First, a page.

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Out of the ashes


Three years after the devastating Pinery bushfires, members of the small Catholic communities in the Lower Mid North have spoken of the ongoing recovery process and how the life-changing event has given them renewed perspective and faith.

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When the Diocesan Visitation Team spent a ‘long day’ travelling throughout the Northern Light parish on October 17 they were moved by the personal accounts of parishioners who lived through the horror of the fast-moving fire that swept through the region on November 25 2015.

Two people died in the fires, many more were injured – some critically – tens of thousands of livestock were lost, 91 homes were destroyed. along with farm equipment and outbuildings.

Fifth generation Hamley Bridge farmer Adrian McCabe lost 500 livestock, farm machinery, sheds and fencing that day and his brother Luke’s family home and personal effects were also destroyed. Despite the losses, Adrian considers himself one of the lucky ones.

“People were killed that day so it puts things in perspective,” he said.

The memories of that fateful day are still vivid and recollections bring moments of pause, with Adrian acknowledging the role his Catholic faith, the support of the local community, family and friends had played in the recovery process.

In the days following the fire, an exhausted Adrian said he was so thankful when fellow farmers arrived to humanely kill injured livestock on his property. He admitted this was one of the most upsetting things – to see his livestock suffering and knowing he had failed to look after the animals entrusted in his care.

He also had “terrific” support from some of his contractors in NSW (where he owns another property) who spent a week repairing fences, and said church groups from Clare were “fantastic” as they arrived armed with chainsaws and provisions such as clothes.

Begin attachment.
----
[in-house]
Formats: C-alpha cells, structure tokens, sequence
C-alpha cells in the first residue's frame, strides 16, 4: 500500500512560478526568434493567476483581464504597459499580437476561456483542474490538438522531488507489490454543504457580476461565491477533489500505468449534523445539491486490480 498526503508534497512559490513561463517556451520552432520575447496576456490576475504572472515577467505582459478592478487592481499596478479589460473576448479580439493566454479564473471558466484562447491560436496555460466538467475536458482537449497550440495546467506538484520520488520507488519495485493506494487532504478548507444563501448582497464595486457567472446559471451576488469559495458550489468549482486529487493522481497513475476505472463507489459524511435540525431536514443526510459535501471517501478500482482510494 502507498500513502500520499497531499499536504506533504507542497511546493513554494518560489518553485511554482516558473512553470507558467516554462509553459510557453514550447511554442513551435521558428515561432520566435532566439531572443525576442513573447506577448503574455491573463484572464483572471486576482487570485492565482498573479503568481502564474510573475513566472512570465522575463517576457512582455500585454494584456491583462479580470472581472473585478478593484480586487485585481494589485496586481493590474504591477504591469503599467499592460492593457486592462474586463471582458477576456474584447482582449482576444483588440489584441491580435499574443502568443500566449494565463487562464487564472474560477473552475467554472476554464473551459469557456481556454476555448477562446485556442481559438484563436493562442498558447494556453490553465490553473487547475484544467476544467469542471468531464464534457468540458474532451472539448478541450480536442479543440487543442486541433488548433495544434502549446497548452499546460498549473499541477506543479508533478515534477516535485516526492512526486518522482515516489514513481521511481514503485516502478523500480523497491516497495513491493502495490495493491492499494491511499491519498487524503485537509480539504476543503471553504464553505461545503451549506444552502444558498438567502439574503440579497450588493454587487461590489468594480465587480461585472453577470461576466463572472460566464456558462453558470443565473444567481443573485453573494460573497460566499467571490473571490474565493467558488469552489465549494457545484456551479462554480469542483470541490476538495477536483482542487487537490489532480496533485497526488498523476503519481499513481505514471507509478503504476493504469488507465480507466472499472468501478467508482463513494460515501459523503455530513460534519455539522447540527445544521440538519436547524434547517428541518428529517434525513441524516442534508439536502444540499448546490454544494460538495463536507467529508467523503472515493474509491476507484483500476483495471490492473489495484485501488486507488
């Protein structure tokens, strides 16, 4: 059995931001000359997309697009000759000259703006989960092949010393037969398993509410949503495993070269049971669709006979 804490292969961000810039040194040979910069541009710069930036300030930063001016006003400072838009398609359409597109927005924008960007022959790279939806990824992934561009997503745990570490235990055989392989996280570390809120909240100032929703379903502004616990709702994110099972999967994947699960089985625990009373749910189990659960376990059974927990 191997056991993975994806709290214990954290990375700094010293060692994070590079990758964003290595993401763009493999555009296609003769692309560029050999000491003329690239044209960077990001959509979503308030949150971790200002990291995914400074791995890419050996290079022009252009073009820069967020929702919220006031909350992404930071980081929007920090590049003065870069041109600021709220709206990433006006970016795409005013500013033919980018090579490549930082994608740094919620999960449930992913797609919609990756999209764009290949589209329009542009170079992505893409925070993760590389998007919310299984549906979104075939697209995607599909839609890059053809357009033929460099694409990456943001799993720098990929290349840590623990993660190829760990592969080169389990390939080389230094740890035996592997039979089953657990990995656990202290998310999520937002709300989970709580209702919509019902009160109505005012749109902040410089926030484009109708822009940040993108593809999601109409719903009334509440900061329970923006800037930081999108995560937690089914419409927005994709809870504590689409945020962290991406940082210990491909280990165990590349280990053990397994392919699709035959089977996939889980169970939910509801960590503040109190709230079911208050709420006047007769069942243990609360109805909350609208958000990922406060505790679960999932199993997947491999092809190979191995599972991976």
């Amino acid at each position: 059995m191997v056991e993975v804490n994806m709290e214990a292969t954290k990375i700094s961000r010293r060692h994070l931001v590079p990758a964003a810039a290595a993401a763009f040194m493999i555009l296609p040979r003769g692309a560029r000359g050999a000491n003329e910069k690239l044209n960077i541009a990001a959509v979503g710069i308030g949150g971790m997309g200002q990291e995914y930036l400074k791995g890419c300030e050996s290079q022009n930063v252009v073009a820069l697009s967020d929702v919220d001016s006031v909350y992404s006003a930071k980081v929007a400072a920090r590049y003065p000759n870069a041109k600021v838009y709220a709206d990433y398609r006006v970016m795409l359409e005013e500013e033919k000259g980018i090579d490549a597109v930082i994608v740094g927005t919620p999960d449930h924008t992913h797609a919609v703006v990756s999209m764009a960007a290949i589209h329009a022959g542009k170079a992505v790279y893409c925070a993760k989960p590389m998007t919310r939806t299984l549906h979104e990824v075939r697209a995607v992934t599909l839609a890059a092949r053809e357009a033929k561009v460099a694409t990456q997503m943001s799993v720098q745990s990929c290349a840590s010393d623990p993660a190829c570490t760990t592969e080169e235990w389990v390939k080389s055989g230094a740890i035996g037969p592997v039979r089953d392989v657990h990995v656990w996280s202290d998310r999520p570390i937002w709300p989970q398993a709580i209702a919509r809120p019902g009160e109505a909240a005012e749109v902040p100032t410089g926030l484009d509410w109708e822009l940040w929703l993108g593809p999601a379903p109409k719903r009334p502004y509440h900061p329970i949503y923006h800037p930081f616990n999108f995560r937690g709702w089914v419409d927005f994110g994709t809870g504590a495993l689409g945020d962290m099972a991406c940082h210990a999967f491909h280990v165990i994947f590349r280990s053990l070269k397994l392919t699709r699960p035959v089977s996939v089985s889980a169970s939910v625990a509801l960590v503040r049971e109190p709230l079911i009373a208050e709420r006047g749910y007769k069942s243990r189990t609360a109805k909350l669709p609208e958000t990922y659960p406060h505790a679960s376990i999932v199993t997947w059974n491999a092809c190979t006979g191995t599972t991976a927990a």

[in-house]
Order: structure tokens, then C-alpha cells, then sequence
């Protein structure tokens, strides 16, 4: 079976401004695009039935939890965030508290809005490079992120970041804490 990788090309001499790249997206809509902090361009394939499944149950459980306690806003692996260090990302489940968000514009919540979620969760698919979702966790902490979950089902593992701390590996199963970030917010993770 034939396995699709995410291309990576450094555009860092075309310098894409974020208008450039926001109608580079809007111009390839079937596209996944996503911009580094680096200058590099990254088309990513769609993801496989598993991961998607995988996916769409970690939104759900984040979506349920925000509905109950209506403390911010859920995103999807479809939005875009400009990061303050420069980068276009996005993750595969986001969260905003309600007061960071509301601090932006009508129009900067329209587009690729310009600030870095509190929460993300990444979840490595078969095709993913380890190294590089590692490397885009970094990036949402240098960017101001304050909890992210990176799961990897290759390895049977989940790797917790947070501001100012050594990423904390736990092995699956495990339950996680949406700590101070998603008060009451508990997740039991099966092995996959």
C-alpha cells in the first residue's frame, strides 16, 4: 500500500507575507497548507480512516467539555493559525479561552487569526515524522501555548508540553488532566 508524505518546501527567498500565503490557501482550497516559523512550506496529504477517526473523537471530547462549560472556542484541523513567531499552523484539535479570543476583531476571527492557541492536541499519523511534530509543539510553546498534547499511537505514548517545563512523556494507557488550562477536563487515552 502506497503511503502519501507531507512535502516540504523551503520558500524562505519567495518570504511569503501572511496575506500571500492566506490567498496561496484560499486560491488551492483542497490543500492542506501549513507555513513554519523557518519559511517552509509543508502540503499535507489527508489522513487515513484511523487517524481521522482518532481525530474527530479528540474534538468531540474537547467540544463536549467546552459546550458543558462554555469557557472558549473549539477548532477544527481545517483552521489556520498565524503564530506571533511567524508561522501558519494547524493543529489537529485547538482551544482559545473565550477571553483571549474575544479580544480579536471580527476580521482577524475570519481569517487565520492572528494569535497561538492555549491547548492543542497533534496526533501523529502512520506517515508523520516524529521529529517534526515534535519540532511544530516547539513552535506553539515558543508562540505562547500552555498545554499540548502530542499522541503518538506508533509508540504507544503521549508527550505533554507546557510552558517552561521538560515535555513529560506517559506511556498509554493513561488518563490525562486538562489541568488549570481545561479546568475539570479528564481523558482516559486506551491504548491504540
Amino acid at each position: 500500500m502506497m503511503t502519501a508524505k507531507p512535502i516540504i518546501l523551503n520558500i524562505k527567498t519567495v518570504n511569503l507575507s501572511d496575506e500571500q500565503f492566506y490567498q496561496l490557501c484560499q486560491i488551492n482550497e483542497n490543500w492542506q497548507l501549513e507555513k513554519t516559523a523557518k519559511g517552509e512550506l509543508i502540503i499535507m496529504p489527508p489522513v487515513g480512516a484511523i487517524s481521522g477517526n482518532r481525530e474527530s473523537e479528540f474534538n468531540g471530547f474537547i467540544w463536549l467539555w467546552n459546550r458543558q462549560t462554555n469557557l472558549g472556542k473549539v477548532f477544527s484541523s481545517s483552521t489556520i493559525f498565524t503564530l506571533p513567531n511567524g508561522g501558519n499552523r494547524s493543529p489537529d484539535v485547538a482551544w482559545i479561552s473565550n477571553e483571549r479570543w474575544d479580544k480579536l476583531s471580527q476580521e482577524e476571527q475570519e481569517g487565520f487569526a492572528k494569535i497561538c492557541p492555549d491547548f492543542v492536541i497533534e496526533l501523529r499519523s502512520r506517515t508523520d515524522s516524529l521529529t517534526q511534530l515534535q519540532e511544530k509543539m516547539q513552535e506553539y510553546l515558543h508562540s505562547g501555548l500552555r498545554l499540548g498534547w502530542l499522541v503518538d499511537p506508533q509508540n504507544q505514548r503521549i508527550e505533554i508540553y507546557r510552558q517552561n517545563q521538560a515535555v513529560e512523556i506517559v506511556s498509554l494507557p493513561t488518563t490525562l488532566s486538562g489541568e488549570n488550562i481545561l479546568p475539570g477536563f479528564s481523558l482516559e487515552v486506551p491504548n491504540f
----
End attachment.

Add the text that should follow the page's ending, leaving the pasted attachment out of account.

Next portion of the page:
“People would drop in and see if you needed anything – you never had to ask, it was just always a ‘yes’ to help.”

However, it was in the months after the fire when the media attention waned and people were left to pick up the pieces that were some of the most difficult times. Incredible dust storms caused by soil erosion from the fires, the lingering smoke and ash confronted residents every day.

Three years on and the pragmatic farmer said it was fortunate that agriculture in the region was in a “really good situation”.

“The year after the fire we had the spring from heaven and it just kept on raining and raining and two good years followed.”

This year’s harvest won’t be so good. Although not declared to be in drought, the Lower Mid North has suffered frost damage to some of its crops but Adrian said high prices would offset the low yields.

Adrian said his Catholic faith had been a mainstay.

Miraculously, although the fire came to within three metres of its door, Our Lady of the Nativity Church at Hamley Bridge was saved. Attending the first Mass after the disaster was an important time for Adrian and his family to reflect on what had happened.

“Our local Church community were all strung out (after the fire) and everyone was affected. The house next to the church was burnt down… the church was filthy and there was so much dust.

“So we dusted off the pews and everyone sort of went to church and collapsed on the Sunday. It was a good chance to catch up and see how they were going, how their neighbours were going,” he said.

Parish priest Fr Mark Sexton was on sabbatical in the United Kingdom when the fire occurred and still feels a sense of guilt at not being with his people at such a traumatic time.

“It was absolutely terrible when I heard about the fires and I felt helpless and was thinking I should be there. I was in the South East in the 1983 Ash Wednesday fires so that’s why I was so terrified for them,” he said.

“The recovery is still going.”

The diversity and vastness of the Northern Light parish were experienced first-hand by the diocesan team as it travelled to each church – in Nuriootpa, Freeling, Kapunda, Tarlee, Hamley Bridge, Mallala, Balaklava and Port Wakefield.

After Mass at Nuriootpa the team met with members of the ‘men’s playgroup’ who meet once a fortnight to undertake maintenance work at the church and presbytery.

As founder Rob Stokes explained, for the past 22 years the work of the group has been “saving the Church money” but more importantly, has fostered good friendships and fellowship in the tight-knit parish community.

Members of the ‘men’s playgroup’ at Nuriootpa from left, Kevin Platt, Geoff Redden and Rob Stokes with Fr Philip Marshall (right) and Fr Mark Sexton (centre). Picture: Nat Rogers.


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